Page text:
motoringFlares and flounce are back on catwalks but a revival in ’70s car paintjobs was a stack-heeled step too far – until now
  • Get to the point
Have you tried new the Independent Digital Edition apps?
Independent Dating
and  

By clicking 'Search' you
are agreeing to our
Terms of Use.

iJobs Job Widget
iJobs General

Recruitment Genius: Project Implementation Executive

£18000 - £23000 per annum: Recruitment Genius: They work with major vehicle ma...

Recruitment Genius: Chiropractic Assistant

£16500 per annum: Recruitment Genius: A Chiropractic Assistant is needed in a ...

Recruitment Genius: Digital Account Executive - Midlands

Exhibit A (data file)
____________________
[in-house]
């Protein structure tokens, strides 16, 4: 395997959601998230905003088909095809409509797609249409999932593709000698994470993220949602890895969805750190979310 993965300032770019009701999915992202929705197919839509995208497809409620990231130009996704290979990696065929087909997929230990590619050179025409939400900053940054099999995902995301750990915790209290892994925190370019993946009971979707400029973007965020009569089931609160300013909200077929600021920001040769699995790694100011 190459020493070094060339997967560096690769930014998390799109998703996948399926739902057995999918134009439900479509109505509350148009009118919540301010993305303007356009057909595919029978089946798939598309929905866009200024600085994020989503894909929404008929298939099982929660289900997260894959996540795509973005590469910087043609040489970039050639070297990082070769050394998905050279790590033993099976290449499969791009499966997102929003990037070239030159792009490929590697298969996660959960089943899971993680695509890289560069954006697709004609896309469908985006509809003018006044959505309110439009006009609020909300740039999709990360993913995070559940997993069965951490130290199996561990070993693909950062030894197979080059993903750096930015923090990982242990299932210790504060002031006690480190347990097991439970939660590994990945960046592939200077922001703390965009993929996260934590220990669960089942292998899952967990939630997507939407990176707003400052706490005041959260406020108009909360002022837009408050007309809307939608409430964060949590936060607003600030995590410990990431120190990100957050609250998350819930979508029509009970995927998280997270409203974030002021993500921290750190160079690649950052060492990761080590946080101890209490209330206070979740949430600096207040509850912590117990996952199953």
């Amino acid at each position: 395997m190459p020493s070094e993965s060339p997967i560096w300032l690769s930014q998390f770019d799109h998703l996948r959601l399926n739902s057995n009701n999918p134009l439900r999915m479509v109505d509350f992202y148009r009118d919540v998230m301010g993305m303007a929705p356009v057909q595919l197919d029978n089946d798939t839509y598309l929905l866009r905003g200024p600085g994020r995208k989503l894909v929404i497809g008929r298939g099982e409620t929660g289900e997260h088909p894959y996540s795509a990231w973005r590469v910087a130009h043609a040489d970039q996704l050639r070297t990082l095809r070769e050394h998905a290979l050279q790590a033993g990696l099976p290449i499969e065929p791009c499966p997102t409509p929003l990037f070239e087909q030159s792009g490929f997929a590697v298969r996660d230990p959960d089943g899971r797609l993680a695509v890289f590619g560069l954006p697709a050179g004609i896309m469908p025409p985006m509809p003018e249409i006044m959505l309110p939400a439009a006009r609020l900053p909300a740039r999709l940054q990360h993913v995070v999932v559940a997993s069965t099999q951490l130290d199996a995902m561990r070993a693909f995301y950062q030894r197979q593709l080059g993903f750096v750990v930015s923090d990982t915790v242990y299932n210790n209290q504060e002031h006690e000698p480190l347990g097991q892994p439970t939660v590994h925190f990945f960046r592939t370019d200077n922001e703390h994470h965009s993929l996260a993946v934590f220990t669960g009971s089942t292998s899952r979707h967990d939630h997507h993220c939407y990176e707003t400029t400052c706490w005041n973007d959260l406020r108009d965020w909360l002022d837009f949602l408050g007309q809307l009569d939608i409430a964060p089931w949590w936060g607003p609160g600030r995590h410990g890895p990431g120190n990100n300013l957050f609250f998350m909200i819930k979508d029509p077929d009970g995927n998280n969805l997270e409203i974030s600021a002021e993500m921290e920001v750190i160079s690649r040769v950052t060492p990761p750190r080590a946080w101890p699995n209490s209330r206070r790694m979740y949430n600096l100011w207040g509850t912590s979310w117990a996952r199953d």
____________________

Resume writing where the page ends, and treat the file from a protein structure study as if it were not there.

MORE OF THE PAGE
£18000 - £26000 per annum: Recruitment Genius: They work with major vehicle ma...

Recruitment Genius: Web Developer

£28000 - £30000 per annum: Recruitment Genius: This company provides coaching ...

Day In a Page

NHS struggling to monitor the safety and efficacy of its services outsourced to private providers

Who's monitoring the outsourced NHS services?

A report finds that private firms are not being properly assessed for their quality of care
Zac Goldsmith: 'I'll trigger a by-election over Heathrow'

Zac Goldsmith: 'I'll trigger a by-election over Heathrow'

The Tory MP said he did not want to stand again unless his party's manifesto ruled out a third runway. But he's doing so. Watch this space
How do Greek voters feel about Syriza's backtracking on its anti-austerity pledge?

How do Greeks feel about Syriza?

Five voters from different backgrounds tell us what they expect from Syriza's charismatic leader Alexis Tsipras